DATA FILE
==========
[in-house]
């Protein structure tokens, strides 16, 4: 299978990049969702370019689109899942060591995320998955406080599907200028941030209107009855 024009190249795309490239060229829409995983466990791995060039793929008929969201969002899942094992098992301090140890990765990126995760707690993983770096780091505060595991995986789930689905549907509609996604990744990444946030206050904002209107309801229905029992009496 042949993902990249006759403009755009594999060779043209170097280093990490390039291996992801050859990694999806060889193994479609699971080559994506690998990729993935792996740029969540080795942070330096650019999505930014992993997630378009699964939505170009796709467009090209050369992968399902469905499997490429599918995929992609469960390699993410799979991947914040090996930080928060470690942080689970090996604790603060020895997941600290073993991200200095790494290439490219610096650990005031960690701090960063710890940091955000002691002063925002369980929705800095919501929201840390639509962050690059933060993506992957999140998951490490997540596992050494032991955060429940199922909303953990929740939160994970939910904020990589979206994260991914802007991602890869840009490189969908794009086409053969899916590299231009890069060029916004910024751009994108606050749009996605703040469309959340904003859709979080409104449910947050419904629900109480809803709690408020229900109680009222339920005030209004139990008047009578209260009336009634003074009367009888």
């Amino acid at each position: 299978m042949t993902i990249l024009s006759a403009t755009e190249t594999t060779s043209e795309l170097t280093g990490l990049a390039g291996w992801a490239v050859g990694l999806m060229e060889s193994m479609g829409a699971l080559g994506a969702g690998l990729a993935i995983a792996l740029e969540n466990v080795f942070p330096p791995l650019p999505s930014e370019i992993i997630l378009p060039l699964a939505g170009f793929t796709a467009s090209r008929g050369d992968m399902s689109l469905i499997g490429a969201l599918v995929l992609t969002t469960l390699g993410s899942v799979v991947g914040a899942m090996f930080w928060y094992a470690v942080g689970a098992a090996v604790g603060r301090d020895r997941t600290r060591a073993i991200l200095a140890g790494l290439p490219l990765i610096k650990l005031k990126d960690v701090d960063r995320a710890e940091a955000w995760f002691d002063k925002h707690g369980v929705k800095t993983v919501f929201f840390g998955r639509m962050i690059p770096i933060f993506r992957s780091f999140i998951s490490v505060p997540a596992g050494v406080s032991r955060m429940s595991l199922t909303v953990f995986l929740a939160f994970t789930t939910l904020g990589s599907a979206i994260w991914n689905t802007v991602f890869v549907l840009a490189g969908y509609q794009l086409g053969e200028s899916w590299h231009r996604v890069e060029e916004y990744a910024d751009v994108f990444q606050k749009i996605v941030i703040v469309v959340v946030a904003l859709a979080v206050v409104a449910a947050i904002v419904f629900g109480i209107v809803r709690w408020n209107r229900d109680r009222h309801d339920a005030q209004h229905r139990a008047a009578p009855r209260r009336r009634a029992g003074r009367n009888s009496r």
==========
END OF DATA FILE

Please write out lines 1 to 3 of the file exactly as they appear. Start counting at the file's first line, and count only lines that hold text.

[in-house]
């Protein structure tokens, strides 16, 4: 299978990049969702370019689109899942060591995320998955406080599907200028941030209107009855 024009190249795309490239060229829409995983466990791995060039793929008929969201969002899942094992098992301090140890990765990126995760707690993983770096780091505060595991995986789930689905549907509609996604990744990444946030206050904002209107309801229905029992009496 042949993902990249006759403009755009594999060779043209170097280093990490390039291996992801050859990694999806060889193994479609699971080559994506690998990729993935792996740029969540080795942070330096650019999505930014992993997630378009699964939505170009796709467009090209050369992968399902469905499997490429599918995929992609469960390699993410799979991947914040090996930080928060470690942080689970090996604790603060020895997941600290073993991200200095790494290439490219610096650990005031960690701090960063710890940091955000002691002063925002369980929705800095919501929201840390639509962050690059933060993506992957999140998951490490997540596992050494032991955060429940199922909303953990929740939160994970939910904020990589979206994260991914802007991602890869840009490189969908794009086409053969899916590299231009890069060029916004910024751009994108606050749009996605703040469309959340904003859709979080409104449910947050419904629900109480809803709690408020229900109680009222339920005030209004139990008047009578209260009336009634003074009367009888």
């Amino acid at each position: 299978m042949t993902i990249l024009s006759a403009t755009e190249t594999t060779s043209e795309l170097t280093g990490l990049a390039g291996w992801a490239v050859g990694l999806m060229e060889s193994m479609g829409a699971l080559g994506a969702g690998l990729a993935i995983a792996l740029e969540n466990v080795f942070p330096p791995l650019p999505s930014e370019i992993i997630l378009p060039l699964a939505g170009f793929t796709a467009s090209r008929g050369d992968m399902s689109l469905i499997g490429a969201l599918v995929l992609t969002t469960l390699g993410s899942v799979v991947g914040a899942m090996f930080w928060y094992a470690v942080g689970a098992a090996v604790g603060r301090d020895r997941t600290r060591a073993i991200l200095a140890g790494l290439p490219l990765i610096k650990l005031k990126d960690v701090d960063r995320a710890e940091a955000w995760f002691d002063k925002h707690g369980v929705k800095t993983v919501f929201f840390g998955r639509m962050i690059p770096i933060f993506r992957s780091f999140i998951s490490v505060p997540a596992g050494v406080s032991r955060m429940s595991l199922t909303v953990f995986l929740a939160f994970t789930t939910l904020g990589s599907a979206i994260w991914n689905t802007v991602f890869v549907l840009a490189g969908y509609q794009l086409g053969e200028s899916w590299h231009r996604v890069e060029e916004y990744a910024d751009v994108f990444q606050k749009i996605v941030i703040v469309v959340v946030a904003l859709a979080v206050v409104a449910a947050i904002v419904f629900g109480i209107v809803r709690w408020n209107r229900d109680r009222h309801d339920a005030q209004h229905r139990a008047a009578p009855r209260r009336r009634a029992g003074r009367n009888s009496r």